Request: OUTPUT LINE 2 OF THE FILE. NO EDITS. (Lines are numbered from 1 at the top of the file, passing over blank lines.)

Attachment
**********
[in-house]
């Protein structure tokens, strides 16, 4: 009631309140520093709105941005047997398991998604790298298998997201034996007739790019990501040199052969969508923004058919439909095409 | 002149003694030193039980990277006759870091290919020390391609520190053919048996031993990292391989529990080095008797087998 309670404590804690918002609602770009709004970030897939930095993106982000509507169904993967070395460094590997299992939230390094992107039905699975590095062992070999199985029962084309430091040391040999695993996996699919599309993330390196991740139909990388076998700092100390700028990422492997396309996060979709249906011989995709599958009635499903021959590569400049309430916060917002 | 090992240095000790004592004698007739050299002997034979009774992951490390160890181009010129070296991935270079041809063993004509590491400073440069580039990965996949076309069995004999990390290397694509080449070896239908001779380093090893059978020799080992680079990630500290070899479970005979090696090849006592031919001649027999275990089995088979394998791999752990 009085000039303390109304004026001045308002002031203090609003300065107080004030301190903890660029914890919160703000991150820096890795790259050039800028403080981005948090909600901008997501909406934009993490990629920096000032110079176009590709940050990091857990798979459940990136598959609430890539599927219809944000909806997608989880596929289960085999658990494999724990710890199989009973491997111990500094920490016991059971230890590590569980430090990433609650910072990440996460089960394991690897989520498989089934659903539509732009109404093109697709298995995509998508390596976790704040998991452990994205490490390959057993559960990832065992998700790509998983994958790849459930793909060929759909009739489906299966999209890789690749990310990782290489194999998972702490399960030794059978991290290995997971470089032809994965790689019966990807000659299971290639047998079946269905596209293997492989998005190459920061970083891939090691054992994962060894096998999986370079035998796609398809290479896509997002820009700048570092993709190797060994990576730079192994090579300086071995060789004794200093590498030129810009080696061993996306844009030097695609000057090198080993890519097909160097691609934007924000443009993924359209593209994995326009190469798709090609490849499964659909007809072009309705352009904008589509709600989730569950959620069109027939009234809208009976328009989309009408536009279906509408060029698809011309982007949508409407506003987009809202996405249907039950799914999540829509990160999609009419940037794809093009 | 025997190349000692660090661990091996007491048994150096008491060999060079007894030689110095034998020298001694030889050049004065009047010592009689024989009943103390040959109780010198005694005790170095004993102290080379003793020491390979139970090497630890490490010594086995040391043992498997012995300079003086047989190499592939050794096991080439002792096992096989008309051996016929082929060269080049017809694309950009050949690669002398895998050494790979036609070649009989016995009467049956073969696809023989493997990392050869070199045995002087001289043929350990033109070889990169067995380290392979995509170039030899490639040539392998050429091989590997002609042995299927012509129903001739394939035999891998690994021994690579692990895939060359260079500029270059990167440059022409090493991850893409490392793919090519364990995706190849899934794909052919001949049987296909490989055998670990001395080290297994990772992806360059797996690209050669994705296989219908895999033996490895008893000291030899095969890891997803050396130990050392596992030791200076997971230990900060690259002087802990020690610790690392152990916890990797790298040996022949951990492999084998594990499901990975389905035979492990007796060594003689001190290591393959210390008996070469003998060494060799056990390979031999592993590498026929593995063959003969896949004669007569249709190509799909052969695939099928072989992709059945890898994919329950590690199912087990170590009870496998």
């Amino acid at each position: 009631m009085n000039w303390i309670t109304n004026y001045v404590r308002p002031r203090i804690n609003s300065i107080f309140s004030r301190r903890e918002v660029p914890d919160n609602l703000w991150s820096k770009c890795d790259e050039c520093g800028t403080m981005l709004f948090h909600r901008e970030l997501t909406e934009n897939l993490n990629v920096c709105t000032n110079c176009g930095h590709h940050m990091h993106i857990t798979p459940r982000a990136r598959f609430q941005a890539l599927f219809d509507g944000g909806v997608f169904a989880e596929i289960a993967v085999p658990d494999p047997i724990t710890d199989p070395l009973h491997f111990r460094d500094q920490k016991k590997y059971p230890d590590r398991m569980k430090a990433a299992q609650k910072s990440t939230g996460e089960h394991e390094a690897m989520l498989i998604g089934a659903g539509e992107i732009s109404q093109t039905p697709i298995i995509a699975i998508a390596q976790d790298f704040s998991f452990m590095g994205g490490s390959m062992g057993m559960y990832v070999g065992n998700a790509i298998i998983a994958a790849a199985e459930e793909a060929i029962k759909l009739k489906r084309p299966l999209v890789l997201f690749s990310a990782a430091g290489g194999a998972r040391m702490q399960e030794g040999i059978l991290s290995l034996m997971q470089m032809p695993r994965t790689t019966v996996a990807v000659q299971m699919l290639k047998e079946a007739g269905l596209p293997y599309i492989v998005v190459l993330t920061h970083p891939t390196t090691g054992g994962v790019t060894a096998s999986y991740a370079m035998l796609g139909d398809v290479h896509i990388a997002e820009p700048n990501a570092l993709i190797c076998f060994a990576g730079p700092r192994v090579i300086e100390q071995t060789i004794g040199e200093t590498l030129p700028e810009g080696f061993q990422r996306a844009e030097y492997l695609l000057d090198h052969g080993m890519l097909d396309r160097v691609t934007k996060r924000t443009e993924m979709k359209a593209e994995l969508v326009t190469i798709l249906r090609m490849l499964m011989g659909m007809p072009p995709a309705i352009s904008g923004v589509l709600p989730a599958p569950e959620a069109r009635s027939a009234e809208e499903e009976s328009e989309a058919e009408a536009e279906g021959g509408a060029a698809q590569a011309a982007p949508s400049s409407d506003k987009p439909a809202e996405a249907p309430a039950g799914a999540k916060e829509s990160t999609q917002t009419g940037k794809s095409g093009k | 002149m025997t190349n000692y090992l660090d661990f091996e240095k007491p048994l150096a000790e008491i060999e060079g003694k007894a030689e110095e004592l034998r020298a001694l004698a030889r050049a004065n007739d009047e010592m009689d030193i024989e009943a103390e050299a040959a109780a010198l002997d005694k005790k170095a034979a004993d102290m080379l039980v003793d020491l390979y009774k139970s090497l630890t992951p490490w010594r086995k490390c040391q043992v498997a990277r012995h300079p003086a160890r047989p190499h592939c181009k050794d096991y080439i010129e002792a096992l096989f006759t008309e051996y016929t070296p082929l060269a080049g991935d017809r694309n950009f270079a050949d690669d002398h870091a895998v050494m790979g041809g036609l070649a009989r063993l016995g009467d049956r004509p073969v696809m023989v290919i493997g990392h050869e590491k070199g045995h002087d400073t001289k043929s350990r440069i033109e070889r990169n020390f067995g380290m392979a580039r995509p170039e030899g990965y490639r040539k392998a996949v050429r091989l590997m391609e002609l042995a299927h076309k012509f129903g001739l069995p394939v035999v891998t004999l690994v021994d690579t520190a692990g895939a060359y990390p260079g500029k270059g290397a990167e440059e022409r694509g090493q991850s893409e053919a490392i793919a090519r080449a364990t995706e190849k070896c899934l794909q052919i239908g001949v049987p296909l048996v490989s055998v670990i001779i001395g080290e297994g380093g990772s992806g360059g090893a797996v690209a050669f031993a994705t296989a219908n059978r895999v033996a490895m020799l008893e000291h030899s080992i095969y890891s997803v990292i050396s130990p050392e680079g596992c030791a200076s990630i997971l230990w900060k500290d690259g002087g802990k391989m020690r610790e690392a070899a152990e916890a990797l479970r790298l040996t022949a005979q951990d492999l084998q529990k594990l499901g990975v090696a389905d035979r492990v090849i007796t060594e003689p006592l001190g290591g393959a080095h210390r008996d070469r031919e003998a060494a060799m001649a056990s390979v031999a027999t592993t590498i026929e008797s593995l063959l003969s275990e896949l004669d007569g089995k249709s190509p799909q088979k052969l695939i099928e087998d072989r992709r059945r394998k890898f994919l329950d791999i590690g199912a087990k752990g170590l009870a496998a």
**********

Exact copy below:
């Protein structure tokens, strides 16, 4: 009631309140520093709105941005047997398991998604790298298998997201034996007739790019990501040199052969969508923004058919439909095409 | 002149003694030193039980990277006759870091290919020390391609520190053919048996031993990292391989529990080095008797087998 309670404590804690918002609602770009709004970030897939930095993106982000509507169904993967070395460094590997299992939230390094992107039905699975590095062992070999199985029962084309430091040391040999695993996996699919599309993330390196991740139909990388076998700092100390700028990422492997396309996060979709249906011989995709599958009635499903021959590569400049309430916060917002 | 090992240095000790004592004698007739050299002997034979009774992951490390160890181009010129070296991935270079041809063993004509590491400073440069580039990965996949076309069995004999990390290397694509080449070896239908001779380093090893059978020799080992680079990630500290070899479970005979090696090849006592031919001649027999275990089995088979394998791999752990 009085000039303390109304004026001045308002002031203090609003300065107080004030301190903890660029914890919160703000991150820096890795790259050039800028403080981005948090909600901008997501909406934009993490990629920096000032110079176009590709940050990091857990798979459940990136598959609430890539599927219809944000909806997608989880596929289960085999658990494999724990710890199989009973491997111990500094920490016991059971230890590590569980430090990433609650910072990440996460089960394991690897989520498989089934659903539509732009109404093109697709298995995509998508390596976790704040998991452990994205490490390959057993559960990832065992998700790509998983994958790849459930793909060929759909009739489906299966999209890789690749990310990782290489194999998972702490399960030794059978991290290995997971470089032809994965790689019966990807000659299971290639047998079946269905596209293997492989998005190459920061970083891939090691054992994962060894096998999986370079035998796609398809290479896509997002820009700048570092993709190797060994990576730079192994090579300086071995060789004794200093590498030129810009080696061993996306844009030097695609000057090198080993890519097909160097691609934007924000443009993924359209593209994995326009190469798709090609490849499964659909007809072009309705352009904008589509709600989730569950959620069109027939009234809208009976328009989309009408536009279906509408060029698809011309982007949508409407506003987009809202996405249907039950799914999540829509990160999609009419940037794809093009 | 025997190349000692660090661990091996007491048994150096008491060999060079007894030689110095034998020298001694030889050049004065009047010592009689024989009943103390040959109780010198005694005790170095004993102290080379003793020491390979139970090497630890490490010594086995040391043992498997012995300079003086047989190499592939050794096991080439002792096992096989008309051996016929082929060269080049017809694309950009050949690669002398895998050494790979036609070649009989016995009467049956073969696809023989493997990392050869070199045995002087001289043929350990033109070889990169067995380290392979995509170039030899490639040539392998050429091989590997002609042995299927012509129903001739394939035999891998690994021994690579692990895939060359260079500029270059990167440059022409090493991850893409490392793919090519364990995706190849899934794909052919001949049987296909490989055998670990001395080290297994990772992806360059797996690209050669994705296989219908895999033996490895008893000291030899095969890891997803050396130990050392596992030791200076997971230990900060690259002087802990020690610790690392152990916890990797790298040996022949951990492999084998594990499901990975389905035979492990007796060594003689001190290591393959210390008996070469003998060494060799056990390979031999592993590498026929593995063959003969896949004669007569249709190509799909052969695939099928072989992709059945890898994919329950590690199912087990170590009870496998």